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APUSH


  • Originally published 02/29/2016

    Why Oklahoma Lawmakers Voted to Ban AP U.S. History

    Representative Dan Fisher, who introduced the bill, lamented during Monday's hearing that the new AP U.S. History framework emphasizes "what is bad about America" and doesn't teach "American exceptionalism."

  • Originally published 08/14/2015

    Did the Founding Fathers Believe In American Exceptionalism?

    Sheldon Stern

    Like John Adams, they were for the most part confident that the new United States was on the cusp of a brilliant future. But they did not believe that Americans, as a people, were exempt from the flaws and faults of other nations and peoples.

  • Originally published 05/14/2015

    Fight over AP U.S. History framework lands in N.J.

    State Sen. Joe Kyrillos (R-Monmouth) on Thursday introduced a non-binding resolution (SR128) that urges the College Board — which writes the exam that allows high school students to get college credit — to revise its framework for guiding teachers.

  • Originally published 04/10/2015

    College Board to release new Framework for AP US history this summer

    Trevor Packer

    "Given the substantive feedback we have received from educators and the general public representing a range of political viewpoints, we are confident that the concerns some have expressed this past year—including those of Mrs. Cheney—will be resolved by the new framework."

  • Originally published 04/02/2015

    The End of History, Part II

    Lynne V. Cheney

    The new Advanced Placement U.S. history exam focuses on oppression, group identity and Reagan the warmonger.

  • Originally published 03/12/2015

    Georgia State Senate votes to block AP exam

    The Georgia Senate voted Wednesday to suggest the state should all but ban Advanced Placement U.S. history courses statewide, saying state officials needed to protect students from a “radically revisionist view” of American history conservatives have deemed left-leaning and biased.

  • Originally published 11/03/2014

    The Powerlessness of Positive Thinking

    Rick Perlstein

    The battles over American history and censorship in Colorado are part of the longstanding cult of optimism on the Right.

  • Originally published 10/31/2014

    What the Opponents of the New AP Standards Don't Get

    H. Michael Hartoonian, Richard D. Van Scotter, and William E. White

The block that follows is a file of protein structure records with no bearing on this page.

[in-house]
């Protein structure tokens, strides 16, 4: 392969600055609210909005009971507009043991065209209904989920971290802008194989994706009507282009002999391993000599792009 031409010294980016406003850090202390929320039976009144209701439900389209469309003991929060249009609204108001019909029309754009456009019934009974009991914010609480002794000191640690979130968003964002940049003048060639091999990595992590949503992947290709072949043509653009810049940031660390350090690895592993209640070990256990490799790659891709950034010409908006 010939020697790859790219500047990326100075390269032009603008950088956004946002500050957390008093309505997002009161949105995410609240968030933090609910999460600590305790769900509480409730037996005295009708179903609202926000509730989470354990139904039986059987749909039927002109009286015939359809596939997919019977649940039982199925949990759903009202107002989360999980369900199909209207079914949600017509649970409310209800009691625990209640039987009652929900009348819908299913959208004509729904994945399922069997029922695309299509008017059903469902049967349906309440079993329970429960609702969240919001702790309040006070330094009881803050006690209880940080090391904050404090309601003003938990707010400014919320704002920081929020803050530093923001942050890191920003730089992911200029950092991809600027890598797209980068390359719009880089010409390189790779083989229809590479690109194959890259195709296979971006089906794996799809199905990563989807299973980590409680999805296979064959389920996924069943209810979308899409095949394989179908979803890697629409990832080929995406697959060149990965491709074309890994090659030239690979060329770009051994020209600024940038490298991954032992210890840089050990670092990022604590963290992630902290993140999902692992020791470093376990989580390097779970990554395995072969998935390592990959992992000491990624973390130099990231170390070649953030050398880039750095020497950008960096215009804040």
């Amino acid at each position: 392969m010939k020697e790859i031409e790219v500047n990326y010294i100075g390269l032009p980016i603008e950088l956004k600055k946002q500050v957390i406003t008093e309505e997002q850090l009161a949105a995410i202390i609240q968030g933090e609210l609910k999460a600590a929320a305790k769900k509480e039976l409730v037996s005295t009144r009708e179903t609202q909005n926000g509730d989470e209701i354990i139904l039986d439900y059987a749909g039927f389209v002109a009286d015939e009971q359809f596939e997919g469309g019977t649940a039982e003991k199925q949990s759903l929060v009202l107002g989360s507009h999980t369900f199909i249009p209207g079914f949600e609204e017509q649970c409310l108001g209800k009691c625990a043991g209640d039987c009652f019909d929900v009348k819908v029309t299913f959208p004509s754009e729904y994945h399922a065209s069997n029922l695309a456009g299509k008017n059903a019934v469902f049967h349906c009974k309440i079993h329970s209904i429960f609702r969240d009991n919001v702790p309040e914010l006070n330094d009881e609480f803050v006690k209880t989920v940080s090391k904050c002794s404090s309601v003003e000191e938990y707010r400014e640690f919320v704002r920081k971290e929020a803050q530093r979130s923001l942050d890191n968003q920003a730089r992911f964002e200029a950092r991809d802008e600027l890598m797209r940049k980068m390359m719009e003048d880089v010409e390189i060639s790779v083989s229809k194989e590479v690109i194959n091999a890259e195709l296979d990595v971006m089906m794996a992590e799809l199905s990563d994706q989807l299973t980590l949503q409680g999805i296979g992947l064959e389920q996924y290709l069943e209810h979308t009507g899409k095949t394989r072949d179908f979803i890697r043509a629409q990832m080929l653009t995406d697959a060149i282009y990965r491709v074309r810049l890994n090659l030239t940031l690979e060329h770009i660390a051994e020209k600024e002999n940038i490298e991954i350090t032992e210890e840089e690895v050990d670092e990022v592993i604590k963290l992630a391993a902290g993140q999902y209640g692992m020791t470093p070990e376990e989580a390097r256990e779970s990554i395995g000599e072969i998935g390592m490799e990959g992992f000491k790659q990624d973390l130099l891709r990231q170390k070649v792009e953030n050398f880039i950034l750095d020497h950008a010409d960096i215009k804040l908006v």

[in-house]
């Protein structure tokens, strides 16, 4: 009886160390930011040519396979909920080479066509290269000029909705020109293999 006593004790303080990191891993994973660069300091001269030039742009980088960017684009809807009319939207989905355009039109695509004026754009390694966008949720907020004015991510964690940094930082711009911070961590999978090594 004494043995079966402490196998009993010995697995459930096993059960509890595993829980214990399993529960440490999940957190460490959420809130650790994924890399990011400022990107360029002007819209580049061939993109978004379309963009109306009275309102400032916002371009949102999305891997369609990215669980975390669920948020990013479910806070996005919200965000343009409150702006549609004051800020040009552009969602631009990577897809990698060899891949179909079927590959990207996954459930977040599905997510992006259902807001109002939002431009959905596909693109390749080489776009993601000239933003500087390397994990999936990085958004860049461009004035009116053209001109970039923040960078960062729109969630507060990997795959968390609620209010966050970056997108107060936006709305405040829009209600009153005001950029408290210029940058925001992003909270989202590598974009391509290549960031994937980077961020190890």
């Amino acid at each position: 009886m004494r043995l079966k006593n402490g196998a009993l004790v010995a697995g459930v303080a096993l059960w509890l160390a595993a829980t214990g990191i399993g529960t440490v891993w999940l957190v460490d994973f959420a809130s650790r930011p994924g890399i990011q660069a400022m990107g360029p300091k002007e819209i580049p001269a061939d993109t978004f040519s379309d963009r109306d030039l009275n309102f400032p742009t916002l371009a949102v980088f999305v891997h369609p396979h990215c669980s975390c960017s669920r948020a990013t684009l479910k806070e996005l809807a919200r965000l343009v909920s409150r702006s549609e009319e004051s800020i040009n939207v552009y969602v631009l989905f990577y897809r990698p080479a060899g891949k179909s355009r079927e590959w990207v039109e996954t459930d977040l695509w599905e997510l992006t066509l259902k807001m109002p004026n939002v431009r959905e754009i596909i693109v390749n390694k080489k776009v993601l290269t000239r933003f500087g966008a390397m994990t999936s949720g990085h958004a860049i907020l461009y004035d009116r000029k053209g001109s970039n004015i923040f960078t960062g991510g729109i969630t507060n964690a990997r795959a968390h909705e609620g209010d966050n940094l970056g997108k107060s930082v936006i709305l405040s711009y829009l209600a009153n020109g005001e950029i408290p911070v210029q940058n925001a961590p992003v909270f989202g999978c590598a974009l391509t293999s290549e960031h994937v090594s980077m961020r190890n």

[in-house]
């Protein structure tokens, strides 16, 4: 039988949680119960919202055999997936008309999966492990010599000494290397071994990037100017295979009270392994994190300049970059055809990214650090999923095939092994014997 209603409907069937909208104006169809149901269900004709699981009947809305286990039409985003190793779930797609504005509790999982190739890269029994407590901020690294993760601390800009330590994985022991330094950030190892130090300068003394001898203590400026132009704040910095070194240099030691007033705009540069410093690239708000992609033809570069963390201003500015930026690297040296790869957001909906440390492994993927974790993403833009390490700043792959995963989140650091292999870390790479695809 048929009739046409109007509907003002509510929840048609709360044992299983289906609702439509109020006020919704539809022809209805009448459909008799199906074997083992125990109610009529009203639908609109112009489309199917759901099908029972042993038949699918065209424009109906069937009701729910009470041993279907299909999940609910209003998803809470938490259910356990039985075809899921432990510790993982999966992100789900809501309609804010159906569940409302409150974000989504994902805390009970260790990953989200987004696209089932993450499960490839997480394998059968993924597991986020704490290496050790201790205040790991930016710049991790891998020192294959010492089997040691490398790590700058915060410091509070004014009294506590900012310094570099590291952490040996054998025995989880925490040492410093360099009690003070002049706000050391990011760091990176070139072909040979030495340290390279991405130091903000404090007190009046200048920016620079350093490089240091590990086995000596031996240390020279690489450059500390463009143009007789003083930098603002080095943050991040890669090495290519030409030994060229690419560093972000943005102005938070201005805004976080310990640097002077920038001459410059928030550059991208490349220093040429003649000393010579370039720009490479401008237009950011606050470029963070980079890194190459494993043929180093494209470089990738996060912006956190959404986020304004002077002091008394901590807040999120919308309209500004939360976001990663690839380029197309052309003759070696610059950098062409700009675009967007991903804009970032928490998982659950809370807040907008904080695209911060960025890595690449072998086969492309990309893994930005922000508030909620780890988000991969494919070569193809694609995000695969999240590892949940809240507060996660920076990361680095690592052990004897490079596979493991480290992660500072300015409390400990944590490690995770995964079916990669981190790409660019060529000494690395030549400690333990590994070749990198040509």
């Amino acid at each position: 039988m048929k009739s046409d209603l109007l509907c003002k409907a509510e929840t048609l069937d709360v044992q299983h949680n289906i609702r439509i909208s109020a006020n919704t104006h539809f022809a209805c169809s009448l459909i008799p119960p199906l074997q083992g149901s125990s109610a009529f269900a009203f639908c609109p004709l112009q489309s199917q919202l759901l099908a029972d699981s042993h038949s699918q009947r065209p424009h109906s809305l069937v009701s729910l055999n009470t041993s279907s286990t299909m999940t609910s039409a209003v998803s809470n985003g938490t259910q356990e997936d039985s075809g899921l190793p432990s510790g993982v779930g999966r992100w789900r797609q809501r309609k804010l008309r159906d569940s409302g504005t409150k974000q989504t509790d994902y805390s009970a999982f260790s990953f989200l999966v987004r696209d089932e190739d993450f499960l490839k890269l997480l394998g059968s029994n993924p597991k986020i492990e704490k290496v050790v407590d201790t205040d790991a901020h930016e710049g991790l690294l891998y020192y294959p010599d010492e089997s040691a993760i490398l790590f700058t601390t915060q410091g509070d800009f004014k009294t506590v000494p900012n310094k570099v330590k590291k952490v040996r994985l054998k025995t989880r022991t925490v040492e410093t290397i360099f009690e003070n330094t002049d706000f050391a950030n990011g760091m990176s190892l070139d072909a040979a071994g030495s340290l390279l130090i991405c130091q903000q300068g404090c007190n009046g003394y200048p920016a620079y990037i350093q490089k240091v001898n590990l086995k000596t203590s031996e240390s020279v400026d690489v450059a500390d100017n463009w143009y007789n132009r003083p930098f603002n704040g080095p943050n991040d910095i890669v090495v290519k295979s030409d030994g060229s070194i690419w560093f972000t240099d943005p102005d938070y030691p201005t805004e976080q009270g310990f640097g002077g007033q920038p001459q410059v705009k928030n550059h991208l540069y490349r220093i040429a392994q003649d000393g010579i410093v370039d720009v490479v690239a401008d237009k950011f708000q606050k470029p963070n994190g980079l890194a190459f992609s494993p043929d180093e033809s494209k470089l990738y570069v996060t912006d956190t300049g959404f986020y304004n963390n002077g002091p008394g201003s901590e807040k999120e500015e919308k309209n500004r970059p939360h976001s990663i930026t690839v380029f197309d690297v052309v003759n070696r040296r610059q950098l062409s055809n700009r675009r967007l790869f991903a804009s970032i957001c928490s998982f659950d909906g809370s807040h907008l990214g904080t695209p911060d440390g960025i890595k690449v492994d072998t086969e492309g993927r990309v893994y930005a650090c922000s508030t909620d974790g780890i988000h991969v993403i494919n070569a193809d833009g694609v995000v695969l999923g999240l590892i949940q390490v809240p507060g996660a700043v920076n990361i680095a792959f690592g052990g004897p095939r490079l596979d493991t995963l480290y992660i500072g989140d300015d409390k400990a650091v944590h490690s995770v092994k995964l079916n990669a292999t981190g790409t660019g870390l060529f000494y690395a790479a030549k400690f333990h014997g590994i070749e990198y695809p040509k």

Recent events in Jefferson County, Denver, Colorado, underscore a misunderstanding Americans generally hold regarding the U.S. history curriculum.

  • Originally published 10/15/2014

    Why the History Curriculum Matters

    Laura Auricchio

    Americans care deeply about history and how it’s taught. As we should. Were it not for a solid grasp of history, the United States might never have existed.

  • Originally published 10/08/2014

    We Must Not Gloss Over America's Past

    Walter Kamphoefner

    Our form of government has survived for more than two centuries not because it was perfect at the creation. It survived because it contains mechanisms for self-criticism and self-improvement, mechanisms that are undermined by "feel-good" history.

  • Originally published 10/07/2014

    The Lessons of History

    Steve Hochstadt

    Right now the lessons that history can teach have provoked a nationwide argument.

  • Originally published 09/02/2014

    The New History Wars

    James R. Grossman

    “Our” past is now more diverse than we once thought, whether we like it or not.

  • Originally published 08/29/2014

    A Rejoinder to Critics of the New AP Course in History

    Fred Anderson

    "Dr. Peter Wood’s tortured reading of the Framework and his blanket denunciation of academic historians suggests that he, too, might pause to reflect on the values of rigor, impartiality, thoroughness, and intellectual honesty that were, in the end, all we hoped to foster."

  • Originally published 12/27/2014

    APUSH: A Tempest in a Teapot

    Liberty and Power

    I have read the APUSH document. Frankly, it is not as bad as I thought it might be - certainly far short of the hard-core agenda pushed by the multiculturalist authors of the National History Standards in the 1990s. Yes, APUSH has a "progressive" slant but not as much as some college textbooks. Furthermore, it leaves ample room for AP faculty to pick a college textbook (presumably of their own choosing) and work within the APUSH framework. If I were a contrarian high school teacher teaching AP under the APUSH guidelines, I would roll my eyes at the examples of bias cited by critics but could easily work with it. Criticism of APUSH ranges from it is a "stealth agenda perpetrated by those who failed with the National History Standards” (Peter Wood) to “AP is bad in and of itself” (a sentiment K.C. Johnson seems to embrace in rejecting the entire AP enterprise). I agree with much that Johnson has to say but AP isn’t going away. ‘Tis far better to “light a candle than curse the darkness" by offering workshops on teaching "traditional" history the way critics believe it ought to be taught.Preliminary observations on some of the criticisms I have read: